Anyway, this story of course has a happy ending. The support rep indicated that the enhancements would be possible in a future release of CRM. When he said that I assumed that it would be pushed out, at a minimum, to the next major release of CRM. But I guess it depends on how you define "release" and in this case it seems to be that Update Rollup is classified as a release. Either that or Microsoft development changed their mind but either way I'm not complaining.

Below is a screenshot illustrating the user experience (I couldn't get anyone else to pose so you'll have to settle for an image of moi).

Thursday, November 10, 2011

CRM 2011 Update Rollup 4 and Update Rollup 5 cannot be uninstalled

In case you miss the small print that accompany both Update Rollup 4 and Update Rollup 5 you should note that neither of these updates can be uninstalled due to the significant changes they make to the database. So you definitely want to perform a database backup before installing and perform the necessary testing in a test environment before applying to production.

So what are the significant enhancements/improvements that prevent uninstalling? While Update Rollup 4 seemed to mainly focus on some performance improvements, Update Rollup 5 has a slew of improvements including:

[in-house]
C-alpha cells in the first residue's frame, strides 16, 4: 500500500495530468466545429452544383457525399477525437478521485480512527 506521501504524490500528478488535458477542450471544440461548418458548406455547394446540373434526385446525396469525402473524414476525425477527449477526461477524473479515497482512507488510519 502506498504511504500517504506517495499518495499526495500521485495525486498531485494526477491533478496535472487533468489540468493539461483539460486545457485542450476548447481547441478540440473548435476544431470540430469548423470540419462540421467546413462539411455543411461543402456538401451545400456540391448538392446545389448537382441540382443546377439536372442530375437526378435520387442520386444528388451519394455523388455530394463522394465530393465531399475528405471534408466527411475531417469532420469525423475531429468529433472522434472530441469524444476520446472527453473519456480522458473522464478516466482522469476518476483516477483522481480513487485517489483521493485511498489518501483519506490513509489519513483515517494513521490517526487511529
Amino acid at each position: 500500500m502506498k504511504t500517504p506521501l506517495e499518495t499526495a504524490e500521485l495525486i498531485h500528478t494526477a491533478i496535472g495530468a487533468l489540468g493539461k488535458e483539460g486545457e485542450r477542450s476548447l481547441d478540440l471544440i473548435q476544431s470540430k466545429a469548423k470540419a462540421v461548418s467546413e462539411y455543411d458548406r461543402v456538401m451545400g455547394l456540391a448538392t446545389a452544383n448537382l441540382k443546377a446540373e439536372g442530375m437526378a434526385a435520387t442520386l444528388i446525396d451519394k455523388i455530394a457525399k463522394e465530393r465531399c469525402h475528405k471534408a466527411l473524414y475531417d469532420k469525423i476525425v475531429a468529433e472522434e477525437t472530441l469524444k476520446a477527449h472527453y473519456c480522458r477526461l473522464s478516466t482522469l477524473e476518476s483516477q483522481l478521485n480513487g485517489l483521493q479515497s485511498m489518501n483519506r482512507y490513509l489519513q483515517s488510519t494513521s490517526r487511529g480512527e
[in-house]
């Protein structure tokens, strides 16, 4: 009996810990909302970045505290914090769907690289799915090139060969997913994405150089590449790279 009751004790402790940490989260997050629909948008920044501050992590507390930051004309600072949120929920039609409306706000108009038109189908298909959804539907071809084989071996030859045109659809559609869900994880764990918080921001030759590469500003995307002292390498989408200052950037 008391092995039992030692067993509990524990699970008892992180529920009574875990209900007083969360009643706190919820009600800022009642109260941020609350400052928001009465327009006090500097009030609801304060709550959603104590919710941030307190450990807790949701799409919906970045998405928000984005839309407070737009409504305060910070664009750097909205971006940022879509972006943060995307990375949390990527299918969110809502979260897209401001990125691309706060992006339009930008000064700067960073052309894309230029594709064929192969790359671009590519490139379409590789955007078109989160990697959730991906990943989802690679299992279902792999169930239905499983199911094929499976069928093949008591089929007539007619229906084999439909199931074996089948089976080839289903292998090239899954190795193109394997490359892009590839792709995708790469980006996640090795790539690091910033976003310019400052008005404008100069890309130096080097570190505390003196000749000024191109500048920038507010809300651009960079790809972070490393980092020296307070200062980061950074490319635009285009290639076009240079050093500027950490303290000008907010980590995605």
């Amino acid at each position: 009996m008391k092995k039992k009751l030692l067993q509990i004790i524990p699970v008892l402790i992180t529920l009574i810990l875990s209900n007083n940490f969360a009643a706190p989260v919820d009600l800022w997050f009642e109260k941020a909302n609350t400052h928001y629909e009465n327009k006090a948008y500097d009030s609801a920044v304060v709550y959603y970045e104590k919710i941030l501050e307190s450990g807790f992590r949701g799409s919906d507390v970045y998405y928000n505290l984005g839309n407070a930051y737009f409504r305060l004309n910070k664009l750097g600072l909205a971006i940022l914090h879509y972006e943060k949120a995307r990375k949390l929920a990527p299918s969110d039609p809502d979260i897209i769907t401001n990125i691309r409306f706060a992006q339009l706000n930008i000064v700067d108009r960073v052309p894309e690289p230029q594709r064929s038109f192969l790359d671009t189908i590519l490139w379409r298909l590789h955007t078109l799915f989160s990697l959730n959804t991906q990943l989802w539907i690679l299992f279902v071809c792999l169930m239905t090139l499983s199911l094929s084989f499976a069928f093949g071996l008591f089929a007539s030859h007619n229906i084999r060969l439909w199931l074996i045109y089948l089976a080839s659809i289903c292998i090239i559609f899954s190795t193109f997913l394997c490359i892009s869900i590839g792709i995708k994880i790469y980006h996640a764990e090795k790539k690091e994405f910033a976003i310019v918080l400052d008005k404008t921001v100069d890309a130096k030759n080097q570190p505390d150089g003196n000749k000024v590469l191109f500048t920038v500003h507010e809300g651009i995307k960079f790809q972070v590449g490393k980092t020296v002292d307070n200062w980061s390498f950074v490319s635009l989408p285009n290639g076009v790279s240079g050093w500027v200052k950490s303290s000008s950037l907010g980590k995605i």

• Chart Design Enhancements
  • Dialog/Workflow Enhancements
  • Enhanced Data Management
  • CRM Outlook Client enhancements 

Not too shabby indeed.

Wednesday, November 9, 2011

Microsoft Dynamics CRM 2011 Downloads

It might be my imagination but it seems that Microsoft has moved the download locations for the Microsoft Dynamics CRM server products. It used to be that if I needed to download these products I'd just do a Bing or Google search for "Download Microsoft Dynamics CRM 2011" or thereabouts and the link for the the CRM downloads would appear at the top of the list.

Well I thought that perhaps I was going crazy but I could no longer find the download page. I tried a number of search criteria variations in the various search engines but I'd get results of all things Dynamics CRM (not to mention several broken links) except the blessed server downloads that I was looking for...